There were 81 KOs involved in methane metabolism (include methane synthesis and methane oxidation) and 16 KOs showed significant differences among African wild rice, African cultivated rice, Asian wild rice and Asian cultivated rice. Three types of methanogenic pathways are known: methanol to methane, CO2 to methane, and acetate to methane . We found that there were 9 significant differences KOs among African wild rice, African cultivated rice, Asian wild rice and Asian cultivated rice in the three types of methanogenic pathways. K00201, K00443 and K00399 of the CO2 to methane pathway in wild rice were more enriched in the rhizomicrobiomes of wild rice than in those of in cultivated rice. Thus, to some extent, the ability of the rhizosphere communities of wild rice to transform carbon dioxide into methane is stronger than those of cultivated rice. The genes coded K00170, K00172, K01007, K01595 and K00024 belong to the acetate to methane pathway and were also more enriched in the rhizomicrobiomes of wild rice as compare to those of cultivated rice (Fig. 6).
Three types of methanotrophic pathways are known: the serine pathway, the ribulose-P pathway and the xylulose-P pathway . We found that the genes coded K01834 and K00058 which belong to the serine pathway were significantly more enriched in the rhizosphere communities of wild riceas compare to those of cultivated rice (Figure. 7). Also K13831 and K16370, which belong to the ribulose-P pathway and K01622, which belongs to the xylulose-P pathway were significantly more enriched in the rhizomicrobiomes of wild versus those of cultivated rice (P < 0.05). We also explored the interactions of methane metabolism related functional KOs of wild rice versus cultivated rice with different functional KOs belonging to other pathways. Both in African and Asian wild rice the interactive networks were more complex than in the related cultivated rice. The methane metabolism related KOs of wild rice were mainly affected by functional KOs belonging to carbon fixation pathway, pyruvate metabolism, glycolysis/gluconeogenesis and pyrimidine metabolism which can provide energy sources and intermediates for methane metabolism [39–41]. The methane metabolisms related KO of cultivated rice were mainly affected by functional KOs belonging to phentlalanine, tyrosine and tryptophan biosynthesis as well as retinol metabolism. The aromatic amino acid phentlalanine, as well as tyrosine and tryptophan are vital constituent of proteins in all living organisms and serve as precursor for thousands of indispensable metabolites  and retinoids play an important role in controlling such vital processes as morphogenesis, development, reproduction or apoptosis . Thus, their interaction with methane oxidation pathways might be indirect.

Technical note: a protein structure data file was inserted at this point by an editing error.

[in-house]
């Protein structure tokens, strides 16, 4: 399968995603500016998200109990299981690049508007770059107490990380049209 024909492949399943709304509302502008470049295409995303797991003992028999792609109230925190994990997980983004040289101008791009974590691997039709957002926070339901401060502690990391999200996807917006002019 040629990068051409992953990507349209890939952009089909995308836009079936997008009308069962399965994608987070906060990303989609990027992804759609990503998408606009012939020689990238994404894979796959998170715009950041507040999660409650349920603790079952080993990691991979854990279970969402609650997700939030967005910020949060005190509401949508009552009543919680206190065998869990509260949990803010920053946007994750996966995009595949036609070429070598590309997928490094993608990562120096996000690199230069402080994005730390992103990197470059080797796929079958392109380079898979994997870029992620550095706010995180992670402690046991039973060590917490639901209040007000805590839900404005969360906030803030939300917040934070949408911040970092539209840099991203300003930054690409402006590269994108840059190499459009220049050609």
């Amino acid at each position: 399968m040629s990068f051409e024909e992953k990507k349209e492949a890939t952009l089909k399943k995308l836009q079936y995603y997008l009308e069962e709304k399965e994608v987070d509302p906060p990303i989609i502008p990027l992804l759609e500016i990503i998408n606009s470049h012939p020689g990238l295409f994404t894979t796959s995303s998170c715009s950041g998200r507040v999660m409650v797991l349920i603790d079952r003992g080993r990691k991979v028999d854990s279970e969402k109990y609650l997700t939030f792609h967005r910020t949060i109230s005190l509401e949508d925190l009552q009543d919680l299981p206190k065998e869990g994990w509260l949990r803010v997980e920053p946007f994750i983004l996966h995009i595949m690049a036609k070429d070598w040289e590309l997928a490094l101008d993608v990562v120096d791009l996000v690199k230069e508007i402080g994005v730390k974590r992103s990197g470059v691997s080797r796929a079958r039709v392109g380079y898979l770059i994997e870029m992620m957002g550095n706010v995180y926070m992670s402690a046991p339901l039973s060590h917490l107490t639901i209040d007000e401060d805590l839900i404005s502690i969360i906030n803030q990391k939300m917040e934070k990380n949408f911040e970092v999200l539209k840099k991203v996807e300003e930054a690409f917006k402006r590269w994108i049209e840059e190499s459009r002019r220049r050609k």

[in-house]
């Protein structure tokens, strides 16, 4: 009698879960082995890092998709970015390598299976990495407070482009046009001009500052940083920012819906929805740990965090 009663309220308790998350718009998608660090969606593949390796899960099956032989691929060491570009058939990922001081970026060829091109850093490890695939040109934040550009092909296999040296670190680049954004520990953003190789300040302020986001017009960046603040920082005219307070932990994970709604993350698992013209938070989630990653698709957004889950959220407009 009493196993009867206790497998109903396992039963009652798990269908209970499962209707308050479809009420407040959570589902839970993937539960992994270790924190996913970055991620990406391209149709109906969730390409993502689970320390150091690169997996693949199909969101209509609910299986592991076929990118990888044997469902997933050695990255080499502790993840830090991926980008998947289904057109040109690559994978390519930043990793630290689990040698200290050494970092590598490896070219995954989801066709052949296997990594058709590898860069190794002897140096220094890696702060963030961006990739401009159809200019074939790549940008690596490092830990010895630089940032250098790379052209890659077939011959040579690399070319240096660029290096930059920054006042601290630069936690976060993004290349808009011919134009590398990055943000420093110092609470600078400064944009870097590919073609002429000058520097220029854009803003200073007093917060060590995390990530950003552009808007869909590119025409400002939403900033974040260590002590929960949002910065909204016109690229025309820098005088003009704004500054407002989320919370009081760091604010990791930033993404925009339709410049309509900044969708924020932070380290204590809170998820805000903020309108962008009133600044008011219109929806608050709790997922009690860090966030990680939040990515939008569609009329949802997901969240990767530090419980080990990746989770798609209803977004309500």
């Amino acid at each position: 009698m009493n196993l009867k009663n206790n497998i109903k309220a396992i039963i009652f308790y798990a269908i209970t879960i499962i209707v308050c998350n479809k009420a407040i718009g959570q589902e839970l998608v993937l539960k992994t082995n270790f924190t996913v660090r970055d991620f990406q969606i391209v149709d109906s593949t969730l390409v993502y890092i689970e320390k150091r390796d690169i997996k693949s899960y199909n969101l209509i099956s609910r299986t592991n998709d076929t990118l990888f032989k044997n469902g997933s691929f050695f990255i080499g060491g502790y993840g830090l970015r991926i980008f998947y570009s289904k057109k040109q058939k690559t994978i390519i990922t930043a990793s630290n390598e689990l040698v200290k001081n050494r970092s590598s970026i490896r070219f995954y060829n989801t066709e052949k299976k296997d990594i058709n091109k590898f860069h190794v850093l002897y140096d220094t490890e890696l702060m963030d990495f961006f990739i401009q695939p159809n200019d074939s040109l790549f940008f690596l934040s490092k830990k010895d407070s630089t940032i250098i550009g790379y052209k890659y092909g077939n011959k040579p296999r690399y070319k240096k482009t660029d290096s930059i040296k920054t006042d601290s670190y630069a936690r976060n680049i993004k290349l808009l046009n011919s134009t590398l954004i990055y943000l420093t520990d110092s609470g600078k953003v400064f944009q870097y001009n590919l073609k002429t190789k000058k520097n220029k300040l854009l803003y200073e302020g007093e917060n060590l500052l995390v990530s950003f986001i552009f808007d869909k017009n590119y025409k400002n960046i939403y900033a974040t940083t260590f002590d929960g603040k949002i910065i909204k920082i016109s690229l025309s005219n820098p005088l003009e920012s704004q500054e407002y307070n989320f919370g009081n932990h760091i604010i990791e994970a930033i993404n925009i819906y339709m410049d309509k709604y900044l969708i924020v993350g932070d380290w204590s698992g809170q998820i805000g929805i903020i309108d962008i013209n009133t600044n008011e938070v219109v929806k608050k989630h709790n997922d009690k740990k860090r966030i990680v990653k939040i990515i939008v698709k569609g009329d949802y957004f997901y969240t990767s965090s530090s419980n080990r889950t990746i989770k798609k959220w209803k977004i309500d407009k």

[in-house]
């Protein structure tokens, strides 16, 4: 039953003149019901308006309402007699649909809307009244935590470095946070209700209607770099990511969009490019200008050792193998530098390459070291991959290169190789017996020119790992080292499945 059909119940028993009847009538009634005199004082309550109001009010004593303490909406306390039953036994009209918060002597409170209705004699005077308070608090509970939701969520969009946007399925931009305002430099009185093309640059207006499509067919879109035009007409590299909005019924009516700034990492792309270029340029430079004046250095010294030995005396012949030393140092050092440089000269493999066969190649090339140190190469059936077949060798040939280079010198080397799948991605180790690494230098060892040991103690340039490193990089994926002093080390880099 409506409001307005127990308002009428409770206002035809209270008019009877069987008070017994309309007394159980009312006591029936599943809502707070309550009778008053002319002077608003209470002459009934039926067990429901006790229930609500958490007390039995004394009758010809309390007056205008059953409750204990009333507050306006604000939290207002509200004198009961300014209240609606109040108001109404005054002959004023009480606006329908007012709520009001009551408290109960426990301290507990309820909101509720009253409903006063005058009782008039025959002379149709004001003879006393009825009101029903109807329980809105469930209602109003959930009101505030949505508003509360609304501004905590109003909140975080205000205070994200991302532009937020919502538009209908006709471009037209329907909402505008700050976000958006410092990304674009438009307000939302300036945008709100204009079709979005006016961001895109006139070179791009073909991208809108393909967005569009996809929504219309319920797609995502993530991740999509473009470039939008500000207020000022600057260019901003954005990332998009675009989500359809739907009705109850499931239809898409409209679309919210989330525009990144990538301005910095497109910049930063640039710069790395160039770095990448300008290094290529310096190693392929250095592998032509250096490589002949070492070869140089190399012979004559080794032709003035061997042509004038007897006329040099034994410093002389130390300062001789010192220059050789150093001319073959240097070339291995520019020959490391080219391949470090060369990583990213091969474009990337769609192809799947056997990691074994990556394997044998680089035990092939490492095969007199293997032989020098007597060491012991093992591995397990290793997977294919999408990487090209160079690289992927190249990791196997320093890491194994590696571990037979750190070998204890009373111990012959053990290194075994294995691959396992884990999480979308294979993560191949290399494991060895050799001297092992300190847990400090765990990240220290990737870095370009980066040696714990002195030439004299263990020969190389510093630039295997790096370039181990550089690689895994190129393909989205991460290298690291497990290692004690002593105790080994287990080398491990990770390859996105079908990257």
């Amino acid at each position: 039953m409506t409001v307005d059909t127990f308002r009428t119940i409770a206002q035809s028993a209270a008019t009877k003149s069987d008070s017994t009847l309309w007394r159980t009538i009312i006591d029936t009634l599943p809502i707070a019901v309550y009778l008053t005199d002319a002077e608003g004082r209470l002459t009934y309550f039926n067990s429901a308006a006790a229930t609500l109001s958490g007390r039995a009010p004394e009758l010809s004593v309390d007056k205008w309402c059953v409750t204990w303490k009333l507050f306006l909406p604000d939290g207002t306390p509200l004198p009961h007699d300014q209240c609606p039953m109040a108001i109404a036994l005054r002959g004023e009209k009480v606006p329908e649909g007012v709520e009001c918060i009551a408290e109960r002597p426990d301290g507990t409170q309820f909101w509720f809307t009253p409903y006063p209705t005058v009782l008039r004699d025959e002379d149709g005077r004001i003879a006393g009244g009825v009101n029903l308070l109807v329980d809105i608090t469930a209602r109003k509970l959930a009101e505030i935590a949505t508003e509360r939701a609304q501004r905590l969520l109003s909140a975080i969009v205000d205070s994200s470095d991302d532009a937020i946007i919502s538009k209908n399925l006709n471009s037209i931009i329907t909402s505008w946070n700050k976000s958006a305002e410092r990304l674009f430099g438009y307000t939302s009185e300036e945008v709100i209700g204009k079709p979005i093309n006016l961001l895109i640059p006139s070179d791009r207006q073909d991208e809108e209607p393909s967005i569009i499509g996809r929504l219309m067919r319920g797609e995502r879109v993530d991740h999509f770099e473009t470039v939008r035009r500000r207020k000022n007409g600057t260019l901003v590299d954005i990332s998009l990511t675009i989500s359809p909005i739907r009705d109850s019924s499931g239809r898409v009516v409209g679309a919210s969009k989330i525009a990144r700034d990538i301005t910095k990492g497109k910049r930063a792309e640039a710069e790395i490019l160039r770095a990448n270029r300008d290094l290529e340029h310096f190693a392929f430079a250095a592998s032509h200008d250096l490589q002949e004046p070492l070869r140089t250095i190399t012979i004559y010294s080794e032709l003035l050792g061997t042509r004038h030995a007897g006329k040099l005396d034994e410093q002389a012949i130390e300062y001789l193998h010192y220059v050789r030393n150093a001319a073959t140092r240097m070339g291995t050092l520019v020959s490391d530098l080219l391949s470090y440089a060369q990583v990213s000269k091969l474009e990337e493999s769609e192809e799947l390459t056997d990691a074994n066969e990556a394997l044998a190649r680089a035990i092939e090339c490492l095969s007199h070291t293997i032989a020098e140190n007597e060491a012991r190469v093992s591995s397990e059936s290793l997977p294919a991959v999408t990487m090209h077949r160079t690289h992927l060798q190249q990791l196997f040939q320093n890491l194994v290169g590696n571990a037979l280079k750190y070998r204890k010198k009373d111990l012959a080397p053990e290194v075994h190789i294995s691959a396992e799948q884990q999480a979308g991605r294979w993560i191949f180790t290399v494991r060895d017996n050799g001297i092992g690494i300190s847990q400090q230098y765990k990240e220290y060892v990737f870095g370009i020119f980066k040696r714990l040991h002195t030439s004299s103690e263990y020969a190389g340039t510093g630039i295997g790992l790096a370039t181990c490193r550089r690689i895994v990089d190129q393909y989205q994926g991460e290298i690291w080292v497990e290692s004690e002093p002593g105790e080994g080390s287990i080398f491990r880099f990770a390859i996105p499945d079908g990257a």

The enriched abundance of genes involved in methane metabolism of the rhizomicrobiomes of wild rice species as compared to the abundances of these genes in the rhizomicrobiomes of cultivated relatives suggests that both methane synthesis and oxidation were more pronounced in the rhizomicrobiome of wild rice than that of cultivated rice. In wild rice, archaea utilize CO2, acetate, and formate for methane synthesis, which can help wild rice to decrease the damage of acidification caused by anaerobic condition in rhizosphere. And the produced methane can be utilized by methane oxidizer bacteria, which can help to reduce methane emission to the atmosphere. Thus, the strengthening of the ecological balance of methane production and oxidation in wild rice not only helped plant growth, but also may have also promoted the growth of methane oxidizing bacteria. Most of our data supported this hypothesis, but there were contradictory data as well. In the first place the data on the relative abundance of methanobacteria and methane consuming methanotrophs were not unambiguously. By analyzing the archaeal and bacterial community compositions of the rice rhizosphere, the relative abundance of Methanomicrobia was significantly higher in the microbial communities of the rhizospheres of both the African and Asian wild rice than in that of their related cultivated rice species. Also, the relative abundance of Methylocystaceae, which are the major methanotrophic bacteria, in the rhizomicrobiome of African wild rice was significantly higher in the that of the related cultivated rice speciess. However, the relative abundance of Methylocystaceae was lower in the rhizosphere communities of Asian wild rice than in that of the Asian cultivated rice. Moreover, the differences in the abundances KO’s in the rhizomicrobiomes of wild versus cultivated rice were, generally speaking, more pronounced for the African species than for the Asian ones. This could be due to the larger sample size in case of the Asian rice species and associated larger variability in the data on the abundances, although that was not consistent as seen in Figs. 6 and 7, but it is more likely that that is a reflection of differences in the genetic make-up of the rice species and thus, their association with the rhizosphere microbial communities. It is therefore, recommended that in future studies these aspects are dealt with in details. It may also suggest that the functional matching between plant and rhizomicrobiomes may be greater than the taxonomic selection effect [44, 45].